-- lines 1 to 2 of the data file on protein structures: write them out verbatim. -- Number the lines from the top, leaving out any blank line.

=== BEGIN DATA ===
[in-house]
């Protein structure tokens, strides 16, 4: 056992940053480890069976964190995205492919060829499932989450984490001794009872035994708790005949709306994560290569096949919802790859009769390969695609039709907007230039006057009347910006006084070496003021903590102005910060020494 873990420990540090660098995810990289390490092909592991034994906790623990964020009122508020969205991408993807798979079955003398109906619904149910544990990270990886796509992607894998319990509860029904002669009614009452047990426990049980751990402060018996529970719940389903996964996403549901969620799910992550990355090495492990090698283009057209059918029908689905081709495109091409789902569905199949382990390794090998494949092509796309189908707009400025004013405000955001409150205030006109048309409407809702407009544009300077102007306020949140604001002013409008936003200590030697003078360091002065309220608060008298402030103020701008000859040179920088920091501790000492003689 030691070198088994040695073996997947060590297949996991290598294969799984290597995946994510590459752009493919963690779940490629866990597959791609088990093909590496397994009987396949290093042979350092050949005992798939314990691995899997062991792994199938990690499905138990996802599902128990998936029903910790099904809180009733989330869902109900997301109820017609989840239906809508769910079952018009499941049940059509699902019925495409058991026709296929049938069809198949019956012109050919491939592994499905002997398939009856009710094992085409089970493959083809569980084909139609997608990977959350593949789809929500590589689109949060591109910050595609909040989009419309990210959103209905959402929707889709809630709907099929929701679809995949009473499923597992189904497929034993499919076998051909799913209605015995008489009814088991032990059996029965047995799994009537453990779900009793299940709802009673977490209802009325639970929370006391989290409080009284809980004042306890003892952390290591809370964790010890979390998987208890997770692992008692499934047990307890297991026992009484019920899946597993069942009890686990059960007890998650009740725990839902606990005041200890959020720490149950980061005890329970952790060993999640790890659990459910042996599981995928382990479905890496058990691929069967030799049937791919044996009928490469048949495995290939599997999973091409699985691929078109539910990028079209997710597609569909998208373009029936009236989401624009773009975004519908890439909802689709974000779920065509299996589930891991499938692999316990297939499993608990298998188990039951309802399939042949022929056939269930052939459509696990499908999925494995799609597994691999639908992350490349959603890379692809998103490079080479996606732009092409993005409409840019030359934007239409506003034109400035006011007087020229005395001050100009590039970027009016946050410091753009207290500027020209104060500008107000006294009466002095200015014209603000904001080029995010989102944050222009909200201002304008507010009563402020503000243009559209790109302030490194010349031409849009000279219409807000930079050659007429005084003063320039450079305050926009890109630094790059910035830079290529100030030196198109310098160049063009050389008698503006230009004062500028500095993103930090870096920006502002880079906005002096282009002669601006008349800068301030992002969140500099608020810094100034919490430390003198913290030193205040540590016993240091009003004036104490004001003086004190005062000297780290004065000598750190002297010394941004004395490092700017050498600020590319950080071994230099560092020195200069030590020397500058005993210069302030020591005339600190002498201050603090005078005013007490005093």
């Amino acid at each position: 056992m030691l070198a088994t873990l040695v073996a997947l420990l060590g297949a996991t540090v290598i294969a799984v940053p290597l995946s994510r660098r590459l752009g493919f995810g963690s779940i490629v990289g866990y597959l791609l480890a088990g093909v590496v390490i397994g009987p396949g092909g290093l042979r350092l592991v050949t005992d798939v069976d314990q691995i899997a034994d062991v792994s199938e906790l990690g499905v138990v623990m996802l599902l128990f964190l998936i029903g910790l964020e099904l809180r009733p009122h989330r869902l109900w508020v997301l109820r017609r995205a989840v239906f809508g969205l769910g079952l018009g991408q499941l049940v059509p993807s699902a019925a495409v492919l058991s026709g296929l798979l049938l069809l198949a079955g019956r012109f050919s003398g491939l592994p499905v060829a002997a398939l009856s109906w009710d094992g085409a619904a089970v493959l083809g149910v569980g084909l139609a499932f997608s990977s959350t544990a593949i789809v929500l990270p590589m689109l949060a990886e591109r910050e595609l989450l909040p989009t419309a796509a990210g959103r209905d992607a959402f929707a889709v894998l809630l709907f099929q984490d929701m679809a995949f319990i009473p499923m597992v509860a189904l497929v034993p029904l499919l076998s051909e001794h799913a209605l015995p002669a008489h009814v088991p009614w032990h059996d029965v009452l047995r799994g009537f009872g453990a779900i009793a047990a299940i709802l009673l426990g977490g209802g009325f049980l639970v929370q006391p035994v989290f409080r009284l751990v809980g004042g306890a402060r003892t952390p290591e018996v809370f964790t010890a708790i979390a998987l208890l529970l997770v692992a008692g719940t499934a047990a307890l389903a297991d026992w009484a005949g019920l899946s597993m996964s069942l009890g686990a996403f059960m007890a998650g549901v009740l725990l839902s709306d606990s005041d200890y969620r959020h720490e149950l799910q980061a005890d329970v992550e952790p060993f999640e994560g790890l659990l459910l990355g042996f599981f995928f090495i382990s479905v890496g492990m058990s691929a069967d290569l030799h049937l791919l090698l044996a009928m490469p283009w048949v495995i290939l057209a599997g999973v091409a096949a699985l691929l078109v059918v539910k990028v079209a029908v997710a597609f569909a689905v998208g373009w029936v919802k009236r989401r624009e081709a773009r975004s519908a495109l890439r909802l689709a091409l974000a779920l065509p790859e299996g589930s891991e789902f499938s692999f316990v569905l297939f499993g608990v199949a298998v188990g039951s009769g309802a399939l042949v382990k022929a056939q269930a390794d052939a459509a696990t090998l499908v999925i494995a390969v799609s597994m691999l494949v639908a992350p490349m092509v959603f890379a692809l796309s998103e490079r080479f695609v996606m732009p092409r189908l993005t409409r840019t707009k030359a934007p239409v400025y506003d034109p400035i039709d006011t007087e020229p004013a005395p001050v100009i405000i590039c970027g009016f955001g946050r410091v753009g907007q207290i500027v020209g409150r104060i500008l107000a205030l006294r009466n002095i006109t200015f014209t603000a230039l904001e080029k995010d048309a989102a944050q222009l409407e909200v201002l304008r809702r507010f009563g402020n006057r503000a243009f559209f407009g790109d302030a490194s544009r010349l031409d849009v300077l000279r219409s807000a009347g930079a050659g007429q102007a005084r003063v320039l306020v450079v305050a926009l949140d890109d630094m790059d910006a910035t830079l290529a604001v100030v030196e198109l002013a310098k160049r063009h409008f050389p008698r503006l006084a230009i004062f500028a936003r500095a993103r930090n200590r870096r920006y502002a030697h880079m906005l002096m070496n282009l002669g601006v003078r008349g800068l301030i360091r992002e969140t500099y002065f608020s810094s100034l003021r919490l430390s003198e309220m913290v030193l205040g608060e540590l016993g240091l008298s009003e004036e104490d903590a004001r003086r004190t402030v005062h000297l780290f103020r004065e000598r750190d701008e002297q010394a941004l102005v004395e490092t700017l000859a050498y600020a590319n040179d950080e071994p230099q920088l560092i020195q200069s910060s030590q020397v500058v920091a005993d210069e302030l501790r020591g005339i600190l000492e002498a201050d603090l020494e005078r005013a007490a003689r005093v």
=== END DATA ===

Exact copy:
[in-house]
């Protein structure tokens, strides 16, 4: 056992940053480890069976964190995205492919060829499932989450984490001794009872035994708790005949709306994560290569096949919802790859009769390969695609039709907007230039006057009347910006006084070496003021903590102005910060020494 873990420990540090660098995810990289390490092909592991034994906790623990964020009122508020969205991408993807798979079955003398109906619904149910544990990270990886796509992607894998319990509860029904002669009614009452047990426990049980751990402060018996529970719940389903996964996403549901969620799910992550990355090495492990090698283009057209059918029908689905081709495109091409789902569905199949382990390794090998494949092509796309189908707009400025004013405000955001409150205030006109048309409407809702407009544009300077102007306020949140604001002013409008936003200590030697003078360091002065309220608060008298402030103020701008000859040179920088920091501790000492003689 030691070198088994040695073996997947060590297949996991290598294969799984290597995946994510590459752009493919963690779940490629866990597959791609088990093909590496397994009987396949290093042979350092050949005992798939314990691995899997062991792994199938990690499905138990996802599902128990998936029903910790099904809180009733989330869902109900997301109820017609989840239906809508769910079952018009499941049940059509699902019925495409058991026709296929049938069809198949019956012109050919491939592994499905002997398939009856009710094992085409089970493959083809569980084909139609997608990977959350593949789809929500590589689109949060591109910050595609909040989009419309990210959103209905959402929707889709809630709907099929929701679809995949009473499923597992189904497929034993499919076998051909799913209605015995008489009814088991032990059996029965047995799994009537453990779900009793299940709802009673977490209802009325639970929370006391989290409080009284809980004042306890003892952390290591809370964790010890979390998987208890997770692992008692499934047990307890297991026992009484019920899946597993069942009890686990059960007890998650009740725990839902606990005041200890959020720490149950980061005890329970952790060993999640790890659990459910042996599981995928382990479905890496058990691929069967030799049937791919044996009928490469048949495995290939599997999973091409699985691929078109539910990028079209997710597609569909998208373009029936009236989401624009773009975004519908890439909802689709974000779920065509299996589930891991499938692999316990297939499993608990298998188990039951309802399939042949022929056939269930052939459509696990499908999925494995799609597994691999639908992350490349959603890379692809998103490079080479996606732009092409993005409409840019030359934007239409506003034109400035006011007087020229005395001050100009590039970027009016946050410091753009207290500027020209104060500008107000006294009466002095200015014209603000904001080029995010989102944050222009909200201002304008507010009563402020503000243009559209790109302030490194010349031409849009000279219409807000930079050659007429005084003063320039450079305050926009890109630094790059910035830079290529100030030196198109310098160049063009050389008698503006230009004062500028500095993103930090870096920006502002880079906005002096282009002669601006008349800068301030992002969140500099608020810094100034919490430390003198913290030193205040540590016993240091009003004036104490004001003086004190005062000297780290004065000598750190002297010394941004004395490092700017050498600020590319950080071994230099560092020195200069030590020397500058005993210069302030020591005339600190002498201050603090005078005013007490005093």